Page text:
As I developed these photographs I noticed how many ways they use those feet, often digging their nails in for support or to climb a branch.

Little Blue Heron
Little Blue Heron

Head on shots of birds rarely look like much, but in this one the Little Blue’s feet are nicely lined up and show off how long his nails are.

Little Blue Heron
Little Blue Heron

They don’t need a very big branch to hang on to.

Little Blue Heron
Little Blue Heron

As we were leaving the rookery this adult Little Blue landed above us giving another foot view.

Little Blue Heron
Little Blue Heron

Little Blue Heron Chicks Exploring

After being away for a week we visited the swamp our first day back. The Heron and Egret chicks grow so fast I was eager to see what had changed and who might have moved on.

Little Blue Heron Chick
Little Blue Heron Chicks

In the Little Blue Heron rookery the chicks had gone from the protection of their nests on the interior of the island to exploring nearby branches.

Little Blue Heron Chick
Little Blue Heron Chick Over the Water

The chick above was in a risky spot out over the pond where an alligator could jump up and snatch him.  The chick’s flying skills aren’t established yet so just lifting up may not be an option.

Little Blue Heron Chick
Little Blue Heron Chick

The Little Blue Heron chicks seem to have more interest in their surroundings than the Great Blue Herons we have watched at the same age.

Little Blue Heron Chick
Little Blue Heron Chick Looking Around

An intense thunder storm moved in so we did not make it to the rookery to check on the Great Egrets and Great Blue Herons on this day.

Only Child Keeping Busy

What do you do in the nest all by yourself, hour after hour, waiting for the folks to bring a meal?

Pace back and forth.

Great Blue Heron Chick
Great Blue Heron Chick – click photo for larger view

Check out the corners of the nest.

Great Blue Heron Chick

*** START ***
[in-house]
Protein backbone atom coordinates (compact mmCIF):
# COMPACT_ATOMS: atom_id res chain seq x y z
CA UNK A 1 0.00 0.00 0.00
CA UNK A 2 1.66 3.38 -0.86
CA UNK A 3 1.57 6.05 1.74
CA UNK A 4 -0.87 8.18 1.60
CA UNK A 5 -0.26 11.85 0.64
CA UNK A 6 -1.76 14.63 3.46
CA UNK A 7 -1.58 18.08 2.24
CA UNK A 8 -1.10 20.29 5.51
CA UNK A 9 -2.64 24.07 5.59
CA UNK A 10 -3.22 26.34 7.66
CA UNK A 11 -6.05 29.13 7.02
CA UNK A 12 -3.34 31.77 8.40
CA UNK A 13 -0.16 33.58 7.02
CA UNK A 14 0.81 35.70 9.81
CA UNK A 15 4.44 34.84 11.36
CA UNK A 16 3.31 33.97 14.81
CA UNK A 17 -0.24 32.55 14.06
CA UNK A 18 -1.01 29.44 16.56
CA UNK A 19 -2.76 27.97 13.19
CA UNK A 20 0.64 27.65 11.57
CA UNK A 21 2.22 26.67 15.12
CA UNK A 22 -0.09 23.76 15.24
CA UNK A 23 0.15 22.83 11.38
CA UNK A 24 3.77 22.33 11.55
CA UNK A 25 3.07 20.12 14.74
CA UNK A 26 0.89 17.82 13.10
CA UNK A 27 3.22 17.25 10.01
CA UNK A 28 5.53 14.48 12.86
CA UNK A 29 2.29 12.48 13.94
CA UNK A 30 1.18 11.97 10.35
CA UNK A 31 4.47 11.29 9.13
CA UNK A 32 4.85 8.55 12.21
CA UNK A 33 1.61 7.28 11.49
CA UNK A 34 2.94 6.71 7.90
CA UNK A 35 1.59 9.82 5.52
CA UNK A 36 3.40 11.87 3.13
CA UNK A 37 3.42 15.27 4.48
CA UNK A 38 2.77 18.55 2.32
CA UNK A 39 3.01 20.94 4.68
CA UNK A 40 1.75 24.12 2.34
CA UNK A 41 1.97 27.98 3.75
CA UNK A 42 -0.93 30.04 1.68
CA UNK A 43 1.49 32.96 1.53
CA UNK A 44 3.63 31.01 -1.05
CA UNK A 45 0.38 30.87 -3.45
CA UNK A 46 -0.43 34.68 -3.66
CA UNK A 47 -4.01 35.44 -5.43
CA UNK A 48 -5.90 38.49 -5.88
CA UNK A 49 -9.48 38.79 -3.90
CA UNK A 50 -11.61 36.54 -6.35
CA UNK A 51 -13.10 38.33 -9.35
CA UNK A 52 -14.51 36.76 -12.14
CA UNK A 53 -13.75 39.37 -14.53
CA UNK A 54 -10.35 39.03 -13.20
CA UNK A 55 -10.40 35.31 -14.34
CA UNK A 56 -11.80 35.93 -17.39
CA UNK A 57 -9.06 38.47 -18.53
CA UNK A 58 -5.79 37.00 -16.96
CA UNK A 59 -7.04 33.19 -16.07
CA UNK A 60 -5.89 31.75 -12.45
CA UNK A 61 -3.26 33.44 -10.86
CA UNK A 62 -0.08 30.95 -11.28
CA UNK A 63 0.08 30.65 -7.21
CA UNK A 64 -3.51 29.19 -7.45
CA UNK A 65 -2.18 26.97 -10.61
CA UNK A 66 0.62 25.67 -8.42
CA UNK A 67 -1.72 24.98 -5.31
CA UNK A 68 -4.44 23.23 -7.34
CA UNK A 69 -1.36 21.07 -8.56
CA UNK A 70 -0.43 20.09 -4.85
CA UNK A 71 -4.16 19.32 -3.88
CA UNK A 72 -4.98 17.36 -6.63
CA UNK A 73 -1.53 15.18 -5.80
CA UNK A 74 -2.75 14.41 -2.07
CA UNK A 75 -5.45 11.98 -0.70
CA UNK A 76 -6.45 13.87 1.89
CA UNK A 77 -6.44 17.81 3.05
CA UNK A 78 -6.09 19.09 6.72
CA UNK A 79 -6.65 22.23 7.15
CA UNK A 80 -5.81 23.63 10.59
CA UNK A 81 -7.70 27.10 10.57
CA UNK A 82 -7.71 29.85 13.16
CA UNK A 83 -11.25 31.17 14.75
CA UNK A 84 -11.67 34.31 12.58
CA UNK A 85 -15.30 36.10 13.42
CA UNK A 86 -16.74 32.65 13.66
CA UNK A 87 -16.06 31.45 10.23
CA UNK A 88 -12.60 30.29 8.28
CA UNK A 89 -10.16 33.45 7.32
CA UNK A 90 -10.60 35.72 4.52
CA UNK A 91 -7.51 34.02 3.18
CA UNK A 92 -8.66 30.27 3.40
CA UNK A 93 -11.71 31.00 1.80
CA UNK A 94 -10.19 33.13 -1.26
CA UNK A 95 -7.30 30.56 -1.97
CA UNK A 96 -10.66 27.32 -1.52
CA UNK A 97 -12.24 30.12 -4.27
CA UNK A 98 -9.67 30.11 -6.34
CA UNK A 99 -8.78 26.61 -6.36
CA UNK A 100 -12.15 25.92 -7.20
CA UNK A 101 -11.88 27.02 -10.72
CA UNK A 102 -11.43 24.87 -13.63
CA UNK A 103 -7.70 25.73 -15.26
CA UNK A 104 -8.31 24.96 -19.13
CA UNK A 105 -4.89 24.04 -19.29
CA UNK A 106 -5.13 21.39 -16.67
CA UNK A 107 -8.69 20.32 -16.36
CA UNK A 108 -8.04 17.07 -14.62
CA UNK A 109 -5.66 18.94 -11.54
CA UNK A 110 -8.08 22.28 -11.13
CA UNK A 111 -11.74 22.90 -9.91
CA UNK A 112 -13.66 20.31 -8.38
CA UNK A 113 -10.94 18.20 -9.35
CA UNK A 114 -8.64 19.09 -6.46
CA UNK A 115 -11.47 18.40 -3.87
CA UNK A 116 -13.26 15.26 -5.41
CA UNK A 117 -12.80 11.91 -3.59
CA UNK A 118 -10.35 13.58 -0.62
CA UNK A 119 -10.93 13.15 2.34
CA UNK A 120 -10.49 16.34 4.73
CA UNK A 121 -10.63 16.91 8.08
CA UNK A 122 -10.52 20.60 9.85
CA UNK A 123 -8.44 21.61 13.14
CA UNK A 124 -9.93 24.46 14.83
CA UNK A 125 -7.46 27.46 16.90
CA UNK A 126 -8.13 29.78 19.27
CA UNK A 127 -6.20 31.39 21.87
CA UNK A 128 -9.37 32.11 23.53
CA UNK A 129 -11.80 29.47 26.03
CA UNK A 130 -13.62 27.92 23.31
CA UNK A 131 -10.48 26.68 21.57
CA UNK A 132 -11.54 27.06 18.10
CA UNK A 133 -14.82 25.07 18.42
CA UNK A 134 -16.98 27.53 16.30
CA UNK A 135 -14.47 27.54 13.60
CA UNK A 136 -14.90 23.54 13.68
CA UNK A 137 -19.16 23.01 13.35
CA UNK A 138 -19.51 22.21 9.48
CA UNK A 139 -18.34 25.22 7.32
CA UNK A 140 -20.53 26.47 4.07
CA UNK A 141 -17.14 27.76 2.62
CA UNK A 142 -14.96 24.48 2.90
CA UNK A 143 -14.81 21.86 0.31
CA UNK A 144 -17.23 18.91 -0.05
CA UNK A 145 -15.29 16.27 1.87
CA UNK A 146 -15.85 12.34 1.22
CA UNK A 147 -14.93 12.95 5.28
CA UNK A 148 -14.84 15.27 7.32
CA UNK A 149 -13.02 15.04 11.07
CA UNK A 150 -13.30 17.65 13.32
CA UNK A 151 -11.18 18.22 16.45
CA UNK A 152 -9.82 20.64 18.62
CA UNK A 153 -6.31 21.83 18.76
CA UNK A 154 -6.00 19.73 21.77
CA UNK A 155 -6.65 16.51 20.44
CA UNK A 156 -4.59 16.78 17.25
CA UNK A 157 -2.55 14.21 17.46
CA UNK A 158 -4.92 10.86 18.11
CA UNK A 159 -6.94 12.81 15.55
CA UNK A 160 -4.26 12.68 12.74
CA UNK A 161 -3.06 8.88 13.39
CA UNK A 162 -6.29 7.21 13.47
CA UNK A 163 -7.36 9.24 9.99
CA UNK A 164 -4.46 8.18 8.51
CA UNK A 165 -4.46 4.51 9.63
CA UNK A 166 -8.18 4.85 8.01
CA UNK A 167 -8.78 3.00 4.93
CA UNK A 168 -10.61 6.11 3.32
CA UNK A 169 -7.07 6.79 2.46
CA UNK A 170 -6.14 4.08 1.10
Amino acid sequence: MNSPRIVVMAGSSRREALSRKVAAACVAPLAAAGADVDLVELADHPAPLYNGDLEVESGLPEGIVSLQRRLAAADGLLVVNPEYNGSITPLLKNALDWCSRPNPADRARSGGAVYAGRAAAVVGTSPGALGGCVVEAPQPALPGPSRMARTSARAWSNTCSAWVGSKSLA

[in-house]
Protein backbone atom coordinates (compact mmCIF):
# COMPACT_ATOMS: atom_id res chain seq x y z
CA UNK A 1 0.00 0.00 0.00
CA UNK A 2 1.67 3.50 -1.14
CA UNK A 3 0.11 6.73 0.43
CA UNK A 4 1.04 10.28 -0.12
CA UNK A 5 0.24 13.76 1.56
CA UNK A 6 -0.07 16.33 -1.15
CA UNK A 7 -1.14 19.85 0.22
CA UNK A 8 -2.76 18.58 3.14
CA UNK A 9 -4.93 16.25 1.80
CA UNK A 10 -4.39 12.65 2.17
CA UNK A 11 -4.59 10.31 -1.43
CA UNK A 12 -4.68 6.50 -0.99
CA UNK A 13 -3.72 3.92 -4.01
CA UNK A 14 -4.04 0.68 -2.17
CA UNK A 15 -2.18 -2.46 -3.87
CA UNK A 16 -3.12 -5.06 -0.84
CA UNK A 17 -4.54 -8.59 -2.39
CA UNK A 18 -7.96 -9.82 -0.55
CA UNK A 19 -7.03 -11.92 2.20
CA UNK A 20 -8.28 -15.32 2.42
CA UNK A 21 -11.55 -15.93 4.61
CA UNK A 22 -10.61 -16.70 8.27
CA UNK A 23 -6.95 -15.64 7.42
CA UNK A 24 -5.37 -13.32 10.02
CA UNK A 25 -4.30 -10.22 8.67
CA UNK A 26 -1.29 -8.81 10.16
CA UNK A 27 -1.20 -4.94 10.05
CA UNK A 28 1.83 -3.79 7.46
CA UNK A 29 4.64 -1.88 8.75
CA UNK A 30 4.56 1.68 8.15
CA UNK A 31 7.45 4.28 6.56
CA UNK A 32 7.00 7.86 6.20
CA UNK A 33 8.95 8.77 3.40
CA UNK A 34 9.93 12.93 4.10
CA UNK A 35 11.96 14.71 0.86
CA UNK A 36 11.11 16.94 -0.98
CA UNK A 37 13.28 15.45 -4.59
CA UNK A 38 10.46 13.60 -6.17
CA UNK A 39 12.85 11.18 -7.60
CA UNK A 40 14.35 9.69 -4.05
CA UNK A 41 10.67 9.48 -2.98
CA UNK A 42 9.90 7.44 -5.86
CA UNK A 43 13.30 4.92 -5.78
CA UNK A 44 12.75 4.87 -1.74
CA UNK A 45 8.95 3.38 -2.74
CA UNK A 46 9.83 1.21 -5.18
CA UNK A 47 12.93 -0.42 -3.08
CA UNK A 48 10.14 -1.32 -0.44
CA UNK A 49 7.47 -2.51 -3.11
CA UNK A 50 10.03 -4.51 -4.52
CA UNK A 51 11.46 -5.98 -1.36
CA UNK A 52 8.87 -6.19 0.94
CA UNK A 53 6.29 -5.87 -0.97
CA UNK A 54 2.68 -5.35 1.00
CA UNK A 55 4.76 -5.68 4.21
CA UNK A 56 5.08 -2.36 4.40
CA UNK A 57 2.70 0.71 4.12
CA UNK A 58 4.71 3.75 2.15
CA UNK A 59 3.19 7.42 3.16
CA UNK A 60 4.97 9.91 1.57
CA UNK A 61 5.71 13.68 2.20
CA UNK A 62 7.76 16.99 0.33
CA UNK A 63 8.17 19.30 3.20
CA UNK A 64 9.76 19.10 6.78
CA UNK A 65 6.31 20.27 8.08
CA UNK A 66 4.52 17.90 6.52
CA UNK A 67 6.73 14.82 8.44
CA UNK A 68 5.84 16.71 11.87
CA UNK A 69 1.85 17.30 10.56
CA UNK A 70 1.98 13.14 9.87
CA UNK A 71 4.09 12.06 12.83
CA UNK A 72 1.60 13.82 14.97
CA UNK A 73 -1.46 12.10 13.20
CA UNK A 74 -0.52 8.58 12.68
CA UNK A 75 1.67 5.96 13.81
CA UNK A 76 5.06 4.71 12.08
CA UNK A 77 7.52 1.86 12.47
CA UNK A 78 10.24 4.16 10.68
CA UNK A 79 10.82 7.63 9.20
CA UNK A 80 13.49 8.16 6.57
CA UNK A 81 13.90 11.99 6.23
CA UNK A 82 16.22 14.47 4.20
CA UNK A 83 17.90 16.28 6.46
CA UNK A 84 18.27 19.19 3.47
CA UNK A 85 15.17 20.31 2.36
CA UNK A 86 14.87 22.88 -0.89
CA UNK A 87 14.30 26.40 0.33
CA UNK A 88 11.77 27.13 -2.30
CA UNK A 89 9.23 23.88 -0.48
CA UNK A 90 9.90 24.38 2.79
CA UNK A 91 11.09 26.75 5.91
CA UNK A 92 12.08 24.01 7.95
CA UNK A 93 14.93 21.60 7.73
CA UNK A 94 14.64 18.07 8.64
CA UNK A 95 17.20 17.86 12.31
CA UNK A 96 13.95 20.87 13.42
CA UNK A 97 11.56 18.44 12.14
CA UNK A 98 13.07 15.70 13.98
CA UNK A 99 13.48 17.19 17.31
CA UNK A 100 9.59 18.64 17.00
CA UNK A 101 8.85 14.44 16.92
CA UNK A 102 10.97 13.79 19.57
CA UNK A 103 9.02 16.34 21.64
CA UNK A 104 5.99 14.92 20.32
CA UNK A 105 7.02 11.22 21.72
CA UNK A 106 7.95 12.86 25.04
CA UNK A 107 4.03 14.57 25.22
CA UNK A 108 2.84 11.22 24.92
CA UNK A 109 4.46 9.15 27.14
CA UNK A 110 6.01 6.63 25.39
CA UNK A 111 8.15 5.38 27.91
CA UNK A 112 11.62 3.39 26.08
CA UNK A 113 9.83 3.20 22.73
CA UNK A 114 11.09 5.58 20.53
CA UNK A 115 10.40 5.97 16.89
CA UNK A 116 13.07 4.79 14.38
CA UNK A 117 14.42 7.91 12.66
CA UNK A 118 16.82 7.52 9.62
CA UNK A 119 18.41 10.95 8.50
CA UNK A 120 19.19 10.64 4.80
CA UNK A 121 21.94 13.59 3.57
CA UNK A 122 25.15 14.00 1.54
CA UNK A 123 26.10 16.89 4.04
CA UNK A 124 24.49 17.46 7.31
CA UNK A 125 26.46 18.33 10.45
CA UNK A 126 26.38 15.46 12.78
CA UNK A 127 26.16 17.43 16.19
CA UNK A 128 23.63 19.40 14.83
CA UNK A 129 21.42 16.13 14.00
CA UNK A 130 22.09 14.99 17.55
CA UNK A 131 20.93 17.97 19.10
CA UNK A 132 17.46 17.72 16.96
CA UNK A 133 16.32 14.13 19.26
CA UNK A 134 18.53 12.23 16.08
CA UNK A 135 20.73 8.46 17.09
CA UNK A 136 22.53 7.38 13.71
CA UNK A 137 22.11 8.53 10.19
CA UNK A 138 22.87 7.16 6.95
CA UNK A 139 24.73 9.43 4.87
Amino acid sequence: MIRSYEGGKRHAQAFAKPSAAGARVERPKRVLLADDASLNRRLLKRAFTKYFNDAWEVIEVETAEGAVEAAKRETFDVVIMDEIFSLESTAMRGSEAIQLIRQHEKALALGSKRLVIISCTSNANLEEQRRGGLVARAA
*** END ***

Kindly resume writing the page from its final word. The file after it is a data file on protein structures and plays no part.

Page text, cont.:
Great Blue Heron Chick

Try out some new poses.

Great Blue Heron Chick
Great Blue Heron Chick – click photo for larger view

Test your vocal capacity.

Great Blue Heron Chick
Great Blue Heron Chick – click photo for larger view

Personal grooming.

Great Blue Heron Chick
Great Blue Heron Chick

I have not seen this chick leave the nest although I’m sure he could. He hatched about the same time as some others that have learned to use their wings.

June 2, 2017

Time to Wake Up!

Great Egret chicks number two was resting comfortably on his pile of sticks. If you look closely you can see his eye is open, but he wasn’t moving.

Great Egret Chicks
Great Egret Chicks in nest – click photo for larger view

Number one is up and wants the world to know.

Great Egret Chicks
Great Egret Chicks in nest – click photo for larger view

“OK, I’m up. Now what are we going to do?”

Great Egret Chicks
Great Egret Chicks in nest – click photo for larger view

The egret and heron chicks spend weeks in the nest with no where to go and not much to do. When they get older I’ve seen them spar with each other once in awhile. Otherwise, getting fed and growing is their main order of business. Oh, and sleeping.

Synchronized Staring

All together now, everybody look to your right.

Great Blue Heron Chicks
Juvenile Great Blue Herons – click photo for larger view

Now split, and hold that position.

Great Blue Heron Chicks
Juvenile  Great Blue Herons  – click photo for larger view

Now everybody look to your left.

Great Blue Heron Chicks
Juvenile  Great Blue Herons – click photo for larger view

The juvenile Great Blue Herons learn the “stare and pose” routine early on. These two occasionally are like synchronized swimmers as they scan the perimeter.

May 17, 2017.